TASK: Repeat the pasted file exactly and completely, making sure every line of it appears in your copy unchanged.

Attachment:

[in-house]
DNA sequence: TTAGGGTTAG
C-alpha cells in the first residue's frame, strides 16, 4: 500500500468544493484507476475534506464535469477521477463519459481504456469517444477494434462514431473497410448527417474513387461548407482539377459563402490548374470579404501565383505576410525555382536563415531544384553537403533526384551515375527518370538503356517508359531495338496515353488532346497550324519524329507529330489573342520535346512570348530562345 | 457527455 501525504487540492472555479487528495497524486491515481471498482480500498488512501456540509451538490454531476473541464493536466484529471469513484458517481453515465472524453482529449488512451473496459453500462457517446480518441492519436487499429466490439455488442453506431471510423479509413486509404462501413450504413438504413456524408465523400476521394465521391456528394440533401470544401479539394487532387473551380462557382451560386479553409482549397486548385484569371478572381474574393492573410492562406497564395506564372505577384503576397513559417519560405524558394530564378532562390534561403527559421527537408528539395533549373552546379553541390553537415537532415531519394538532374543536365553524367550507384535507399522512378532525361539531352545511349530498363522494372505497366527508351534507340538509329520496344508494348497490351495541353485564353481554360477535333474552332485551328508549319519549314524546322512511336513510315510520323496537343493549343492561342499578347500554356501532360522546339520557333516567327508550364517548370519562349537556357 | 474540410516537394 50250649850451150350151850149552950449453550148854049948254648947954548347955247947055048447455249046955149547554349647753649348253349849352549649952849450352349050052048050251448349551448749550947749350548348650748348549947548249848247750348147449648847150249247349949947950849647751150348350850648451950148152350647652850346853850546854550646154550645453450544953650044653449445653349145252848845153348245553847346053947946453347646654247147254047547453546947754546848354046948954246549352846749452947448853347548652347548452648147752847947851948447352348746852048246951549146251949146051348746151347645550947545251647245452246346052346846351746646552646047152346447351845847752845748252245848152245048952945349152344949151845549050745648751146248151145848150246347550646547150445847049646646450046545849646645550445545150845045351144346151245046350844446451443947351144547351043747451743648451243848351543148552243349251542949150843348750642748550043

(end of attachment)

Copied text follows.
[in-house]
DNA sequence: TTAGGGTTAG
C-alpha cells in the first residue's frame, strides 16, 4: 500500500468544493484507476475534506464535469477521477463519459481504456469517444477494434462514431473497410448527417474513387461548407482539377459563402490548374470579404501565383505576410525555382536563415531544384553537403533526384551515375527518370538503356517508359531495338496515353488532346497550324519524329507529330489573342520535346512570348530562345 | 457527455 501525504487540492472555479487528495497524486491515481471498482480500498488512501456540509451538490454531476473541464493536466484529471469513484458517481453515465472524453482529449488512451473496459453500462457517446480518441492519436487499429466490439455488442453506431471510423479509413486509404462501413450504413438504413456524408465523400476521394465521391456528394440533401470544401479539394487532387473551380462557382451560386479553409482549397486548385484569371478572381474574393492573410492562406497564395506564372505577384503576397513559417519560405524558394530564378532562390534561403527559421527537408528539395533549373552546379553541390553537415537532415531519394538532374543536365553524367550507384535507399522512378532525361539531352545511349530498363522494372505497366527508351534507340538509329520496344508494348497490351495541353485564353481554360477535333474552332485551328508549319519549314524546322512511336513510315510520323496537343493549343492561342499578347500554356501532360522546339520557333516567327508550364517548370519562349537556357 | 474540410516537394 50250649850451150350151850149552950449453550148854049948254648947954548347955247947055048447455249046955149547554349647753649348253349849352549649952849450352349050052048050251448349551448749550947749350548348650748348549947548249848247750348147449648847150249247349949947950849647751150348350850648451950148152350647652850346853850546854550646154550645453450544953650044653449445653349145252848845153348245553847346053947946453347646654247147254047547453546947754546848354046948954246549352846749452947448853347548652347548452648147752847947851948447352348746852048246951549146251949146051348746151347645550947545251647245452246346052346846351746646552646047152346447351845847752845748252245848152245048952945349152344949151845549050745648751146248151145848150246347550646547150445847049646646450046545849646645550445545150845045351144346151245046350844446451443947351144547351043747451743648451243848351543148552243349251542949150843348750642748550043